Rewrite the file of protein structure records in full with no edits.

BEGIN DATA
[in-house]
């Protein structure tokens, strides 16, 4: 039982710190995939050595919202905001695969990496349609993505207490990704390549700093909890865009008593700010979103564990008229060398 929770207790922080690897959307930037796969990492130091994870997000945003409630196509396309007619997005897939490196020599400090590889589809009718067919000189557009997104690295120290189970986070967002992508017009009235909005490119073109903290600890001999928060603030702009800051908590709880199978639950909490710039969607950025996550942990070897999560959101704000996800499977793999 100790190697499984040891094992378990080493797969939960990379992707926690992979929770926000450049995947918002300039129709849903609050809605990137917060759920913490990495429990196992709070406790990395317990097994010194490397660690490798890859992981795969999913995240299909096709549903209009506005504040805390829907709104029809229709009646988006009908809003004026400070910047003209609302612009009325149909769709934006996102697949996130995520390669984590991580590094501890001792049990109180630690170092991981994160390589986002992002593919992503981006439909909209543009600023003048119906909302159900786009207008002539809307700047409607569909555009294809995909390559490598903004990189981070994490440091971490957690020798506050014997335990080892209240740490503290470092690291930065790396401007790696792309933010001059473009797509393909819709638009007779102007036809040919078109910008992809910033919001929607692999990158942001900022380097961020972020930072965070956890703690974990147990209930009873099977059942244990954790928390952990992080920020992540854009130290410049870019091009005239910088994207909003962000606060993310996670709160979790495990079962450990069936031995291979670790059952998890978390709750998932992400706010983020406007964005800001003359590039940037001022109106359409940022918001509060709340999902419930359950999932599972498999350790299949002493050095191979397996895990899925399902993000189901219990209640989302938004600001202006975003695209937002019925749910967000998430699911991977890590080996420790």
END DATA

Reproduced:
[in-house]
């Protein structure tokens, strides 16, 4: 039982710190995939050595919202905001695969990496349609993505207490990704390549700093909890865009008593700010979103564990008229060398 929770207790922080690897959307930037796969990492130091994870997000945003409630196509396309007619997005897939490196020599400090590889589809009718067919000189557009997104690295120290189970986070967002992508017009009235909005490119073109903290600890001999928060603030702009800051908590709880199978639950909490710039969607950025996550942990070897999560959101704000996800499977793999 100790190697499984040891094992378990080493797969939960990379992707926690992979929770926000450049995947918002300039129709849903609050809605990137917060759920913490990495429990196992709070406790990395317990097994010194490397660690490798890859992981795969999913995240299909096709549903209009506005504040805390829907709104029809229709009646988006009908809003004026400070910047003209609302612009009325149909769709934006996102697949996130995520390669984590991580590094501890001792049990109180630690170092991981994160390589986002992002593919992503981006439909909209543009600023003048119906909302159900786009207008002539809307700047409607569909555009294809995909390559490598903004990189981070994490440091971490957690020798506050014997335990080892209240740490503290470092690291930065790396401007790696792309933010001059473009797509393909819709638009007779102007036809040919078109910008992809910033919001929607692999990158942001900022380097961020972020930072965070956890703690974990147990209930009873099977059942244990954790928390952990992080920020992540854009130290410049870019091009005239910088994207909003962000606060993310996670709160979790495990079962450990069936031995291979670790059952998890978390709750998932992400706010983020406007964005800001003359590039940037001022109106359409940022918001509060709340999902419930359950999932599972498999350790299949002493050095191979397996895990899925399902993000189901219990209640989302938004600001202006975003695209937002019925749910967000998430699911991977890590080996420790």